“We should sit down and explore all these options because maybe Kittanning isn't the best (for us), or maybe East Franklin or another department is, or maybe we should stick with what we've got.”
Councilman Ken Trudgen, who said he is in favor of keeping a police department in the borough, said he was interested to see what options a committee could find.
“I'm anxious to look into things because my mind could be changed,” Trudgen said. “If they can come up with a better idea, I'll look into it.”
Neal cautioned police could become a costly venture for the borough. Restarting a police force could become an even more costly venture if the borough were to back out of a contract with another department, he added.
“If we did not renew our contract, we'd have to start from ground zero and wouldn't have a police force,” Neal said. “Then people would come to council to complain about not having a police department in West Kittanning.”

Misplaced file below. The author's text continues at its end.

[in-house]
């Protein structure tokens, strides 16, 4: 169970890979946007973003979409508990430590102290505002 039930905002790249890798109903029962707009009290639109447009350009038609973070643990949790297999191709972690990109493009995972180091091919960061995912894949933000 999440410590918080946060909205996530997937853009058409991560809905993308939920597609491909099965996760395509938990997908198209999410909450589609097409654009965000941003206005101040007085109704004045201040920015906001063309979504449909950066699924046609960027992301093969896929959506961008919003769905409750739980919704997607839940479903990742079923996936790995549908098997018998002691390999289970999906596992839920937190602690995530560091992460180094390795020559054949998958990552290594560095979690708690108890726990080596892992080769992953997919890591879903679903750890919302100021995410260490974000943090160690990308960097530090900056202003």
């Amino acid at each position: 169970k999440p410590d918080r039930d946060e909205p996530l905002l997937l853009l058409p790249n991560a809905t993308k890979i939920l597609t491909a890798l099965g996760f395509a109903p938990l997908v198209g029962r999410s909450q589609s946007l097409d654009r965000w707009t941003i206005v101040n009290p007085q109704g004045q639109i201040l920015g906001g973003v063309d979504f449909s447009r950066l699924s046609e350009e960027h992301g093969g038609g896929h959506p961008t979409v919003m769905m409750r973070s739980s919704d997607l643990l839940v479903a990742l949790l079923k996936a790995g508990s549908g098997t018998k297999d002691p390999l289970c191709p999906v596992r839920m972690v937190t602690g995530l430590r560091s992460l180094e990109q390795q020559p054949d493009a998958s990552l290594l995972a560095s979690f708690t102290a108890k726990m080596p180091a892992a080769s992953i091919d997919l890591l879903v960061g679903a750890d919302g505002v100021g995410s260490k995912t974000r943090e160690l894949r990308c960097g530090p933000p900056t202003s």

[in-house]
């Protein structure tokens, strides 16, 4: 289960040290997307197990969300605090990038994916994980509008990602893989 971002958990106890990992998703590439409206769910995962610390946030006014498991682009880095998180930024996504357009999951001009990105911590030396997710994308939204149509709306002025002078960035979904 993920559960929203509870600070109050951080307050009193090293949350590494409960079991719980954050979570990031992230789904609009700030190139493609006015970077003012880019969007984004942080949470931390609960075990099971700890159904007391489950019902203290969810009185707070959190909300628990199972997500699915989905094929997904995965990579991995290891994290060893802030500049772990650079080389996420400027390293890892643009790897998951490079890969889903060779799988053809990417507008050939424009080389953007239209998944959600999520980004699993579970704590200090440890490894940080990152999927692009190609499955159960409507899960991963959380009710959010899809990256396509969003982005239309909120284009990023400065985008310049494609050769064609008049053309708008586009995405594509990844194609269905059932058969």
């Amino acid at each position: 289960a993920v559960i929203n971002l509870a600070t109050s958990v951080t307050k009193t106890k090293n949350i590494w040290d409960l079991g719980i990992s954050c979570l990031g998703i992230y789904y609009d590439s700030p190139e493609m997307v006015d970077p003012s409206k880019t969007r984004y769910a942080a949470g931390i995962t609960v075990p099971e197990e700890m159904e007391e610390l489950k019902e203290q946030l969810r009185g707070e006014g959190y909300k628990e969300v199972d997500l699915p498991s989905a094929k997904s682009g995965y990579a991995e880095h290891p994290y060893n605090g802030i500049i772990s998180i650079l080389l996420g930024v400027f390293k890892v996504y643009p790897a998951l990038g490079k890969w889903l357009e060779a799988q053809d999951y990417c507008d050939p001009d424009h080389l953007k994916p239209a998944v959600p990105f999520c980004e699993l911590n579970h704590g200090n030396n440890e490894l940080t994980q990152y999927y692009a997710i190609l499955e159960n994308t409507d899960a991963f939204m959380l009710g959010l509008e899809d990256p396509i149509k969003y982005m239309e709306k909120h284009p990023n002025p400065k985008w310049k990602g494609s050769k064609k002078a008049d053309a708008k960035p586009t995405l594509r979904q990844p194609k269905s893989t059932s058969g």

Councilwoman Nancy Capone said she's satisfied with West Kittanning's police department. She said the borough does not have a high crime rate, which is handled by the borough's department.
“I'm not a bit afraid in my home in this borough because we don't have this type of crime up here,” Capone said. “I don't want to make it a police state or a community where residents are scared.”
Neal plans to appoint council members to committees, including the police committee, during a special meeting at 6:30 p.m. Jan. 21 in the West Kittanning fire hall, 401 Arthur St.
Brad Pedersen is a staff writer for Trib Total Media. He can be reached at 724-543-1303, ext. 1337, or email@example.com.
Show commenting policy
TribLive commenting policy
You are solely responsible for your comments and by using TribLive.com you agree to our Terms of Service.
We moderate comments. Our goal is to provide substantive commentary for a general readership. By screening submissions, we provide a space where readers can share intelligent and informed commentary that enhances the quality of our news and information.